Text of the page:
This section is from the book "Modern Buildings, Their Planning, Construction And Equipment Vol2", by G. A. T. Middleton. Also available from Amazon: Modern Buildings.
Woods are classified for all practical purposes into two divisions - Soft Woods and Hard Woods.
Soft Woods are generally used for all work which is to be painted or stained, and hard woods for polished or varnished work. The primary reason for this division is, of course, that of cost, but in cases where this is not the all-important consideration, great advantages are to be obtained in many ways by the substitution of carefully selected hard woods for many items usually executed in soft; and there is a growing tendency in this direction, more especially in better class work, so much so, in fact, that there are now in existence several firms manufacturing, almost exclusively, hard-wood fittings and finishings. The principal soft woods in use belong to the Pine family (natural order Coniferas,) and are as follow:-
Northern Pine (Pinus sylvestris), so called from the fact of its growing in northern portions of Europe. It is imported mainly from Archangel, St. Petersburg, Onega, Wyborg, Riga, and several Norwegian and Swedish ports. It is very durable, of a pale yellow colour, has a strong resinous smell when freshly cut, and the annular rings very regular and distinct. Its easy and clean working qualities render it a great favourite.
This is an American wood, chiefly exported from Quebec and St. Johns. It is sometimes called White Pine and "Weymouth" Pine. It is of a paler colour than the Northern Pine, with annular rings not so distinct. It is easily worked, but subject to dry rot, and has not proved a satisfactory timber in the variable climate of England.
This has a second botanical definition (Pinus resinosa). It is a favourite joinery wood, owing to its non-liability to warp or split, comparative freedom from knots, and cleanliness in working.
Pitch Pine (Pinus rigida) comes chiefly from the southern portion of North America. This wood is very largely used in heavy constructional work, on account of the length and size of the logs in which it can be obtained. It frequently possesses a most beautifully marked grain, and on this account would be in great demand for high-class joinery work were it not for the fact that it also possesses the pernicious characteristic of great and long-continued shrinkage, thus rendering it very unsuitable for decorative work. It is nevertheless largely used, and is exceedingly durable.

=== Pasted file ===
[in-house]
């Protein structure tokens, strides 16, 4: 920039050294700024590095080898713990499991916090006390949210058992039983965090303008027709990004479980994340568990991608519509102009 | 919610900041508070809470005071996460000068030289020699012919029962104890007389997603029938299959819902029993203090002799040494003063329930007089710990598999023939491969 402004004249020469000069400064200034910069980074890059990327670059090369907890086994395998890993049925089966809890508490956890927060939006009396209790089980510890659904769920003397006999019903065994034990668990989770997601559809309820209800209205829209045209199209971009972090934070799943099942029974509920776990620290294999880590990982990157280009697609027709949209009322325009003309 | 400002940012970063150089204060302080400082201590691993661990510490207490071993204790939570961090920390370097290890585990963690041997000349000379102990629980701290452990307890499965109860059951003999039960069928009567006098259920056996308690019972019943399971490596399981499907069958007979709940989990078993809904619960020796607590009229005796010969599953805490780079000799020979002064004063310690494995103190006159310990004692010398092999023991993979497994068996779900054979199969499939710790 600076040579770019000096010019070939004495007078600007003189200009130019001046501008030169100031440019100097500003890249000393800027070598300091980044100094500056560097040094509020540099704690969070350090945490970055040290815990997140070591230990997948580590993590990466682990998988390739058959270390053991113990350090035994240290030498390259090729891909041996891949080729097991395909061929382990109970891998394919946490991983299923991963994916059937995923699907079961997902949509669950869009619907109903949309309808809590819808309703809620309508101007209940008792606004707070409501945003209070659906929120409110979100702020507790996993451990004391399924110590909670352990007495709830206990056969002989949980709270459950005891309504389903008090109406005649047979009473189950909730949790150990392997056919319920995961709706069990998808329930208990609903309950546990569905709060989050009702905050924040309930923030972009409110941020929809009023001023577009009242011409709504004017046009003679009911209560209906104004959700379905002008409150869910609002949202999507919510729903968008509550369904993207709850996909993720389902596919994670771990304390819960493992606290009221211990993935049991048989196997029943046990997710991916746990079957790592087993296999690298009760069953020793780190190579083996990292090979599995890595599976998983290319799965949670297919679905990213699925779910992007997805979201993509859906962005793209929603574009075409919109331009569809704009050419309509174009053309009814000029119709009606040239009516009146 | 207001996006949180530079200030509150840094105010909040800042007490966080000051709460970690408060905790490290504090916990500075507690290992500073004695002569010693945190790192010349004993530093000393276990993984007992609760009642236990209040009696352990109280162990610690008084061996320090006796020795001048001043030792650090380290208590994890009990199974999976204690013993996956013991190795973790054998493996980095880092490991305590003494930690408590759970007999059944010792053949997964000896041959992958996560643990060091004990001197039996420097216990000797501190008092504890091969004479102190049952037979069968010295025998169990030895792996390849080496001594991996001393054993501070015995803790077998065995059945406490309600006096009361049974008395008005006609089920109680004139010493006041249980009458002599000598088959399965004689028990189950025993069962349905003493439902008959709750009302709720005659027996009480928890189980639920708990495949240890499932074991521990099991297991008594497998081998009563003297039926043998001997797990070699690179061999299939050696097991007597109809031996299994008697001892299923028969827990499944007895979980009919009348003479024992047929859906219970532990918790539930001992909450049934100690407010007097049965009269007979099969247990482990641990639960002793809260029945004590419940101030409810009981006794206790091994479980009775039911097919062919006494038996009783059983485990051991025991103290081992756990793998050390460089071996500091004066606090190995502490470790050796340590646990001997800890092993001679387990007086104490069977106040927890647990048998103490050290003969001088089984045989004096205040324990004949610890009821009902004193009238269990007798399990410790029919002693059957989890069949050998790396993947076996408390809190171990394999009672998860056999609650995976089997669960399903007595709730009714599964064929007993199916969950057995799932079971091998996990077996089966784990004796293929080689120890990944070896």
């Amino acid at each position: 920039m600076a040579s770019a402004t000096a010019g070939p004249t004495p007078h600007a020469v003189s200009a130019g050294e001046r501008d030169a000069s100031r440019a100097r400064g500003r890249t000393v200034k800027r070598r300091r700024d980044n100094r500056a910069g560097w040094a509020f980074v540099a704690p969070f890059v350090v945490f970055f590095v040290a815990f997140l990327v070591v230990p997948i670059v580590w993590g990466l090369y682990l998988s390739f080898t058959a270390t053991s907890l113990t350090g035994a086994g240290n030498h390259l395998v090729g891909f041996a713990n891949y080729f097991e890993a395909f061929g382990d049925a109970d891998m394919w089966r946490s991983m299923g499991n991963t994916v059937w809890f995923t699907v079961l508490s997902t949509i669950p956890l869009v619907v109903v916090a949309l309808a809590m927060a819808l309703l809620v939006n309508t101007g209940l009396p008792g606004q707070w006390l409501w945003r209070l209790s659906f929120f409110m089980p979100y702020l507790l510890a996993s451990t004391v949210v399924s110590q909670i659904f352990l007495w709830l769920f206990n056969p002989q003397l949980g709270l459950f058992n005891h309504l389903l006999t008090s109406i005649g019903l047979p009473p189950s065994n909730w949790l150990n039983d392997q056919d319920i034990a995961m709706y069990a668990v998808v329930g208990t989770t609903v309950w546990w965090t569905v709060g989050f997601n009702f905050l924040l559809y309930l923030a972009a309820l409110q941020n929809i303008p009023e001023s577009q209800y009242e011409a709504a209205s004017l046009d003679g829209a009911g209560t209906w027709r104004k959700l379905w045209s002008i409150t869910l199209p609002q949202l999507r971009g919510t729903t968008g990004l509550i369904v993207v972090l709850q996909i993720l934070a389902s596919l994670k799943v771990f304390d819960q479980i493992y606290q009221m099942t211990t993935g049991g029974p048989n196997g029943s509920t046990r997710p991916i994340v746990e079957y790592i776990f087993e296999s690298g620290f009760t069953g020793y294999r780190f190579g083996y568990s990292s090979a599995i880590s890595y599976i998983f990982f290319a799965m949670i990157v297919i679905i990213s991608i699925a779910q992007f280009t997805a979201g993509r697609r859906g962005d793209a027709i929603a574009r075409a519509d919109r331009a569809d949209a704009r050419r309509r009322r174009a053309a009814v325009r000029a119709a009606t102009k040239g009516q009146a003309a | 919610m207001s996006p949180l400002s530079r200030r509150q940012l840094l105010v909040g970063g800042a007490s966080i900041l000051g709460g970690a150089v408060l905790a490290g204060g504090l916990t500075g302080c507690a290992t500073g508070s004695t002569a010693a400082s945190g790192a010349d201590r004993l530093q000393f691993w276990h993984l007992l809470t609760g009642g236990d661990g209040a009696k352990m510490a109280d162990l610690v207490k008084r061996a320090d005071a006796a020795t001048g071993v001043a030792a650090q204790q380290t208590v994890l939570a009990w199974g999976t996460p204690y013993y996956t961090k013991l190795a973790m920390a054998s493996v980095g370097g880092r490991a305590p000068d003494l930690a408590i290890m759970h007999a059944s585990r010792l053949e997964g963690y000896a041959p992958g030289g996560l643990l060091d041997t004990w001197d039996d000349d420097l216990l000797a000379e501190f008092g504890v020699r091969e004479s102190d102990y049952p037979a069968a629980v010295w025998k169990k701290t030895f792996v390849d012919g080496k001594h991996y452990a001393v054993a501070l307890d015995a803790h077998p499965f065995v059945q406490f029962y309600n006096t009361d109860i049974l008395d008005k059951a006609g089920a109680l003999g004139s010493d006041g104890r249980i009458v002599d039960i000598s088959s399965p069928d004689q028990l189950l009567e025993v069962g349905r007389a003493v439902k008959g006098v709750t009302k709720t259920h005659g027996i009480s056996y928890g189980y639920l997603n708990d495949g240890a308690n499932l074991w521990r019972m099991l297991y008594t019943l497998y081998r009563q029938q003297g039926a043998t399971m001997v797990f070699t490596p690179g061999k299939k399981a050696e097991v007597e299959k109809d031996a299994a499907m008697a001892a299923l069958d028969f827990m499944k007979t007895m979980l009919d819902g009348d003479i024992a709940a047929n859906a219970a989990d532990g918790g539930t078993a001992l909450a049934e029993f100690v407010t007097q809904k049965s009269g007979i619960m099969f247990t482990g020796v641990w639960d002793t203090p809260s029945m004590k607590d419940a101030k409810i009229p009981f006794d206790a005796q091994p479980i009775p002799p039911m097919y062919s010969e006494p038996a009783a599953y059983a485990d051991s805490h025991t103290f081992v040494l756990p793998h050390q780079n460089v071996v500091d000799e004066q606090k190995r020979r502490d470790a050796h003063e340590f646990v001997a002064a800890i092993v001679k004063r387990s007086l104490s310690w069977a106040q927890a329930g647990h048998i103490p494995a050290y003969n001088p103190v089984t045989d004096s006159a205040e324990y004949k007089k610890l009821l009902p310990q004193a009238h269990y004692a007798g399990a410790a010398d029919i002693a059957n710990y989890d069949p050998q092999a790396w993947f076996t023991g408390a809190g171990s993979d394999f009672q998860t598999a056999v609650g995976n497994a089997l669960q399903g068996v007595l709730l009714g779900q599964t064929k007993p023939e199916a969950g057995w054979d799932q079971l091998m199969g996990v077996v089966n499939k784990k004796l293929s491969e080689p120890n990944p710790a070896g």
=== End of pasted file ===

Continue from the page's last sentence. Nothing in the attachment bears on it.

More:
Kauri, Cowry, or Cowdie Pine (Dammara australis).
- An excellent joinery wood from New Zealand. It is free from many of the defects of other woods, due in a great measure to the gigantic proportions attained by the tree, it being no uncommon thing to obtain logs of from 10 to 12 feet diameter. It has, however, the unfortunate and exceedingly rare peculiarity of a perceptible shrinkage lengthways of the grain. It looks remarkably well polished or stained.
This is the product of another of the giants of the vegetable kingdom, and, as the name implies, from California. It is sometimes called Sequoia, and sometimes Redwood. It is a soft, easily worked wood, having a somewhat coarse grain; and, although free from many of the usual defects, shakes, knots, sap, etc., it is exceedingly brittle, and consequently not at all suitable for framed work. It is used mainly for large panels, polished shelves, and in circumstances where it can be kept in the solid.
Oregon or Douglas Pine (Abies douglasii) possesses many of the characteristics of American Red Pine, but is slightly harder. It is very free from knots, but owing to the difficulty in working it to a good surface, consequent upon the extreme difference in texture between the spring and autumn growths of the annular rings, it is not classed among the best joinery woods.